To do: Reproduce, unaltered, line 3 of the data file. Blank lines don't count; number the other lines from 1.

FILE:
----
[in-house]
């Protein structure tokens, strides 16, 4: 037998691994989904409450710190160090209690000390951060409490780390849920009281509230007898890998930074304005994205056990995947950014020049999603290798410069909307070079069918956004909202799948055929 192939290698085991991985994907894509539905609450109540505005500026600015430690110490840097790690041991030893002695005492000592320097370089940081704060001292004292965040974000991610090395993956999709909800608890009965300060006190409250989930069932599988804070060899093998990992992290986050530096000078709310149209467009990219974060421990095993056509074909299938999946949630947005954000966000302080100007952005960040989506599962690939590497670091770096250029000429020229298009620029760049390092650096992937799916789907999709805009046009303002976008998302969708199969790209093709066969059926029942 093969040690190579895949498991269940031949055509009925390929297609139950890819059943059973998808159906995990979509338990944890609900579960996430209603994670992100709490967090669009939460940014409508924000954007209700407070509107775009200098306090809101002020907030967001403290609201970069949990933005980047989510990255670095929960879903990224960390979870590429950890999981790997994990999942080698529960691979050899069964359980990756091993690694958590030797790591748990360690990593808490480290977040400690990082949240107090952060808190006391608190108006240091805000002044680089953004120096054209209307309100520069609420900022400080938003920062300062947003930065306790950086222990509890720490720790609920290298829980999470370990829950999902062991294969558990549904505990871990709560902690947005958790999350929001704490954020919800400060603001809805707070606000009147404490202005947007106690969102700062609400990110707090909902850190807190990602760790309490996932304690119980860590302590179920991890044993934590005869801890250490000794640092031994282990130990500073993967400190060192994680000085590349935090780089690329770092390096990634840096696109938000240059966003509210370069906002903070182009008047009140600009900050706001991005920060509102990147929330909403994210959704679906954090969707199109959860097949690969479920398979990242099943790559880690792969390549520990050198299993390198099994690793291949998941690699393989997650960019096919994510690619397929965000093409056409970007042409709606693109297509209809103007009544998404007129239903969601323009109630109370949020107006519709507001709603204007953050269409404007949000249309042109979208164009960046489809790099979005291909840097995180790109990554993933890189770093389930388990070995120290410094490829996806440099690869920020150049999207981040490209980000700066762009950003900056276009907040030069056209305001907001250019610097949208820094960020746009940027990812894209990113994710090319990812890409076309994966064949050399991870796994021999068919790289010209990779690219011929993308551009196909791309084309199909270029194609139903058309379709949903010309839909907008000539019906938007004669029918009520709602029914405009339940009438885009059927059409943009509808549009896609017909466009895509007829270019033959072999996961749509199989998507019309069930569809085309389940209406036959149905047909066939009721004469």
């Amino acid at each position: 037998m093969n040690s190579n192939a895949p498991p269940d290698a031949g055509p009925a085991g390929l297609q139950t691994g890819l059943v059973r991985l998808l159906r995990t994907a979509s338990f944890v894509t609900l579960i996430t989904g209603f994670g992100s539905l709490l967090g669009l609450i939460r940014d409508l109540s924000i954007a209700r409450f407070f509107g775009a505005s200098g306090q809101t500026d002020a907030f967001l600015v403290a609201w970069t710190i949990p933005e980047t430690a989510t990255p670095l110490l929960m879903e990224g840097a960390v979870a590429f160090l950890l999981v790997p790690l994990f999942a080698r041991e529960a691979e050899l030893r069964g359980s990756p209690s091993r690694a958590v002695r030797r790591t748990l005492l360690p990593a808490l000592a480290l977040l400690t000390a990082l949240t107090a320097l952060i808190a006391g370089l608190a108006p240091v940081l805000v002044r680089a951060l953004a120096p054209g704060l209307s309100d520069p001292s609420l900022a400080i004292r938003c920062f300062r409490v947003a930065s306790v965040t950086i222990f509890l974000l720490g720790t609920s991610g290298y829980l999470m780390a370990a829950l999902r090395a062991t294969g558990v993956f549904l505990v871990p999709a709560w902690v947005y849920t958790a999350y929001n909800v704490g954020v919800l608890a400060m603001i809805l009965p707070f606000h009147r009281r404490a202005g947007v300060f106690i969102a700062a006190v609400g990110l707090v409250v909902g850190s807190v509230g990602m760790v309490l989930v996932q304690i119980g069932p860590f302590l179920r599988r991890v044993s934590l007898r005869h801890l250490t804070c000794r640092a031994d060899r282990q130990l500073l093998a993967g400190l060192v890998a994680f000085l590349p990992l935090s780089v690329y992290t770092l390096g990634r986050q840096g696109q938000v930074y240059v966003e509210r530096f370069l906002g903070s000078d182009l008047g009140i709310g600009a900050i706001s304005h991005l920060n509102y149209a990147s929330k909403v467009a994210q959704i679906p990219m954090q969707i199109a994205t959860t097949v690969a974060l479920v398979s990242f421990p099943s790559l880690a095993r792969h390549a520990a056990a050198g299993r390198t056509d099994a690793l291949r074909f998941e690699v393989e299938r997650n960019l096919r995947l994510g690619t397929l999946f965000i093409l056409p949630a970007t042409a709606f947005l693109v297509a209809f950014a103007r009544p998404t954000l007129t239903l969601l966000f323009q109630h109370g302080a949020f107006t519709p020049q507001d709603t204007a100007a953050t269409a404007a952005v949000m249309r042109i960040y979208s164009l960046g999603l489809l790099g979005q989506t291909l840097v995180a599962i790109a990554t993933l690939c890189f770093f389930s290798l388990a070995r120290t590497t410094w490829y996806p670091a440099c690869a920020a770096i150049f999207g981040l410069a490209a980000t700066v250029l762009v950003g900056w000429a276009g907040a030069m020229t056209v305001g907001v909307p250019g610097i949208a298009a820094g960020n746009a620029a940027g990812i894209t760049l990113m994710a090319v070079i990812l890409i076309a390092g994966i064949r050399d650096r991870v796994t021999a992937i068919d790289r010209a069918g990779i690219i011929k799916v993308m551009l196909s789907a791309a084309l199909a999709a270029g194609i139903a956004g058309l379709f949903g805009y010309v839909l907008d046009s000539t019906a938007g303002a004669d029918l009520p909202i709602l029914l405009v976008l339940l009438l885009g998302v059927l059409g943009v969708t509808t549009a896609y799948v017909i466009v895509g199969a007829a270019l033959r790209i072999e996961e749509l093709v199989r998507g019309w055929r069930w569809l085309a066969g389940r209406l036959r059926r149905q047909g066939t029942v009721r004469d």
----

């Amino acid at each position: 037998m093969n040690s190579n192939a895949p498991p269940d290698a031949g055509p009925a085991g390929l297609q139950t691994g890819l059943v059973r991985l998808l159906r995990t994907a979509s338990f944890v894509t609900l579960i996430t989904g209603f994670g992100s539905l709490l967090g669009l609450i939460r940014d409508l109540s924000i954007a209700r409450f407070f509107g775009a505005s200098g306090q809101t500026d002020a907030f967001l600015v403290a609201w970069t710190i949990p933005e980047t430690a989510t990255p670095l110490l929960m879903e990224g840097a960390v979870a590429f160090l950890l999981v790997p790690l994990f999942a080698r041991e529960a691979e050899l030893r069964g359980s990756p209690s091993r690694a958590v002695r030797r790591t748990l005492l360690p990593a808490l000592a480290l977040l400690t000390a990082l949240t107090a320097l952060i808190a006391g370089l608190a108006p240091v940081l805000v002044r680089a951060l953004a120096p054209g704060l209307s309100d520069p001292s609420l900022a400080i004292r938003c920062f300062r409490v947003a930065s306790v965040t950086i222990f509890l974000l720490g720790t609920s991610g290298y829980l999470m780390a370990a829950l999902r090395a062991t294969g558990v993956f549904l505990v871990p999709a709560w902690v947005y849920t958790a999350y929001n909800v704490g954020v919800l608890a400060m603001i809805l009965p707070f606000h009147r009281r404490a202005g947007v300060f106690i969102a700062a006190v609400g990110l707090v409250v909902g850190s807190v509230g990602m760790v309490l989930v996932q304690i119980g069932p860590f302590l179920r599988r991890v044993s934590l007898r005869h801890l250490t804070c000794r640092a031994d060899r282990q130990l500073l093998a993967g400190l060192v890998a994680f000085l590349p990992l935090s780089v690329y992290t770092l390096g990634r986050q840096g696109q938000v930074y240059v966003e509210r530096f370069l906002g903070s000078d182009l008047g009140i709310g600009a900050i706001s304005h991005l920060n509102y149209a990147s929330k909403v467009a994210q959704i679906p990219m954090q969707i199109a994205t959860t097949v690969a974060l479920v398979s990242f421990p099943s790559l880690a095993r792969h390549a520990a056990a050198g299993r390198t056509d099994a690793l291949r074909f998941e690699v393989e299938r997650n960019l096919r995947l994510g690619t397929l999946f965000i093409l056409p949630a970007t042409a709606f947005l693109v297509a209809f950014a103007r009544p998404t954000l007129t239903l969601l966000f323009q109630h109370g302080a949020f107006t519709p020049q507001d709603t204007a100007a953050t269409a404007a952005v949000m249309r042109i960040y979208s164009l960046g999603l489809l790099g979005q989506t291909l840097v995180a599962i790109a990554t993933l690939c890189f770093f389930s290798l388990a070995r120290t590497t410094w490829y996806p670091a440099c690869a920020a770096i150049f999207g981040l410069a490209a980000t700066v250029l762009v950003g900056w000429a276009g907040a030069m020229t056209v305001g907001v909307p250019g610097i949208a298009a820094g960020n746009a620029a940027g990812i894209t760049l990113m994710a090319v070079i990812l890409i076309a390092g994966i064949r050399d650096r991870v796994t021999a992937i068919d790289r010209a069918g990779i690219i011929k799916v993308m551009l196909s789907a791309a084309l199909a999709a270029g194609i139903a956004g058309l379709f949903g805009y010309v839909l907008d046009s000539t019906a938007g303002a004669d029918l009520p909202i709602l029914l405009v976008l339940l009438l885009g998302v059927l059409g943009v969708t509808t549009a896609y799948v017909i466009v895509g199969a007829a270019l033959r790209i072999e996961e749509l093709v199989r998507g019309w055929r069930w569809l085309a066969g389940r209406l036959r059926r149905q047909g066939t029942v009721r004469d």